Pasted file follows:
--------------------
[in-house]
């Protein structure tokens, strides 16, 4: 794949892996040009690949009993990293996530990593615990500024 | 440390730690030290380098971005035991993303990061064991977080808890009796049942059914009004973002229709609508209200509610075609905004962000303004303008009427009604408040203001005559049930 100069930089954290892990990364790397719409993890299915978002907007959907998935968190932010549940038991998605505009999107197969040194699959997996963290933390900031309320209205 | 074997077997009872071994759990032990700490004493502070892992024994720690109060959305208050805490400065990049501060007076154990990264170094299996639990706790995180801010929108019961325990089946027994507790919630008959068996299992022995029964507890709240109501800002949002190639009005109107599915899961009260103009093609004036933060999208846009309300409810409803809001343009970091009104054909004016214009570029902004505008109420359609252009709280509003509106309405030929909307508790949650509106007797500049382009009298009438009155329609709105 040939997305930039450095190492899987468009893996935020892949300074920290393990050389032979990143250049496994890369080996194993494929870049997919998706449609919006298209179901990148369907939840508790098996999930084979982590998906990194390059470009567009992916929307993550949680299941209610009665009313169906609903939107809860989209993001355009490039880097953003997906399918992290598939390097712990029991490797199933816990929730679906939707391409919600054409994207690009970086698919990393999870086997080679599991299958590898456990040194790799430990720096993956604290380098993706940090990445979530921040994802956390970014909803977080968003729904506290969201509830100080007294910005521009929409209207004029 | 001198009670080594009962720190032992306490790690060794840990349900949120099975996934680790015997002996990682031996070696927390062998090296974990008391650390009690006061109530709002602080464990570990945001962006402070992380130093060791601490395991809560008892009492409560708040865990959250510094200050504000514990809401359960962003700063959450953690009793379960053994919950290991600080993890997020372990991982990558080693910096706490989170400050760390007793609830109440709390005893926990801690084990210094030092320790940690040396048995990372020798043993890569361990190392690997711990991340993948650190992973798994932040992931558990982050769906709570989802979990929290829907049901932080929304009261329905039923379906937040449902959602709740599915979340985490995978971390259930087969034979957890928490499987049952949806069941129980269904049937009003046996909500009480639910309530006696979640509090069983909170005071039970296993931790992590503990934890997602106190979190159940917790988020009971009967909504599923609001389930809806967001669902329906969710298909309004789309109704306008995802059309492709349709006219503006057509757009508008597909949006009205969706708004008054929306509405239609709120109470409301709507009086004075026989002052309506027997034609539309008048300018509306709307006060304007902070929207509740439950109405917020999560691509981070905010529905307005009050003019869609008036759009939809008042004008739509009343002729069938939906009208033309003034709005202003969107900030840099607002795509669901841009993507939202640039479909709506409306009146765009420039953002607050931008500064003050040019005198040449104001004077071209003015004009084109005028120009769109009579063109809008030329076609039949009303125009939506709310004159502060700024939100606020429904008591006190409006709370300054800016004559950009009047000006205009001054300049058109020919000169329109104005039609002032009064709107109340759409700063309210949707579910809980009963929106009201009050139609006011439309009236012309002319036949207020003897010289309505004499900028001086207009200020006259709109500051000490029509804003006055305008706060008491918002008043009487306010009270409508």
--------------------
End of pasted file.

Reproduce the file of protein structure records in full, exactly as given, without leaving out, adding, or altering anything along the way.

[in-house]
């Protein structure tokens, strides 16, 4: 794949892996040009690949009993990293996530990593615990500024 | 440390730690030290380098971005035991993303990061064991977080808890009796049942059914009004973002229709609508209200509610075609905004962000303004303008009427009604408040203001005559049930 100069930089954290892990990364790397719409993890299915978002907007959907998935968190932010549940038991998605505009999107197969040194699959997996963290933390900031309320209205 | 074997077997009872071994759990032990700490004493502070892992024994720690109060959305208050805490400065990049501060007076154990990264170094299996639990706790995180801010929108019961325990089946027994507790919630008959068996299992022995029964507890709240109501800002949002190639009005109107599915899961009260103009093609004036933060999208846009309300409810409803809001343009970091009104054909004016214009570029902004505008109420359609252009709280509003509106309405030929909307508790949650509106007797500049382009009298009438009155329609709105 040939997305930039450095190492899987468009893996935020892949300074920290393990050389032979990143250049496994890369080996194993494929870049997919998706449609919006298209179901990148369907939840508790098996999930084979982590998906990194390059470009567009992916929307993550949680299941209610009665009313169906609903939107809860989209993001355009490039880097953003997906399918992290598939390097712990029991490797199933816990929730679906939707391409919600054409994207690009970086698919990393999870086997080679599991299958590898456990040194790799430990720096993956604290380098993706940090990445979530921040994802956390970014909803977080968003729904506290969201509830100080007294910005521009929409209207004029 | 001198009670080594009962720190032992306490790690060794840990349900949120099975996934680790015997002996990682031996070696927390062998090296974990008391650390009690006061109530709002602080464990570990945001962006402070992380130093060791601490395991809560008892009492409560708040865990959250510094200050504000514990809401359960962003700063959450953690009793379960053994919950290991600080993890997020372990991982990558080693910096706490989170400050760390007793609830109440709390005893926990801690084990210094030092320790940690040396048995990372020798043993890569361990190392690997711990991340993948650190992973798994932040992931558990982050769906709570989802979990929290829907049901932080929304009261329905039923379906937040449902959602709740599915979340985490995978971390259930087969034979957890928490499987049952949806069941129980269904049937009003046996909500009480639910309530006696979640509090069983909170005071039970296993931790992590503990934890997602106190979190159940917790988020009971009967909504599923609001389930809806967001669902329906969710298909309004789309109704306008995802059309492709349709006219503006057509757009508008597909949006009205969706708004008054929306509405239609709120109470409301709507009086004075026989002052309506027997034609539309008048300018509306709307006060304007902070929207509740439950109405917020999560691509981070905010529905307005009050003019869609008036759009939809008042004008739509009343002729069938939906009208033309003034709005202003969107900030840099607002795509669901841009993507939202640039479909709506409306009146765009420039953002607050931008500064003050040019005198040449104001004077071209003015004009084109005028120009769109009579063109809008030329076609039949009303125009939506709310004159502060700024939100606020429904008591006190409006709370300054800016004559950009009047000006205009001054300049058109020919000169329109104005039609002032009064709107109340759409700063309210949707579910809980009963929106009201009050139609006011439309009236012309002319036949207020003897010289309505004499900028001086207009200020006259709109500051000490029509804003006055305008706060008491918002008043009487306010009270409508």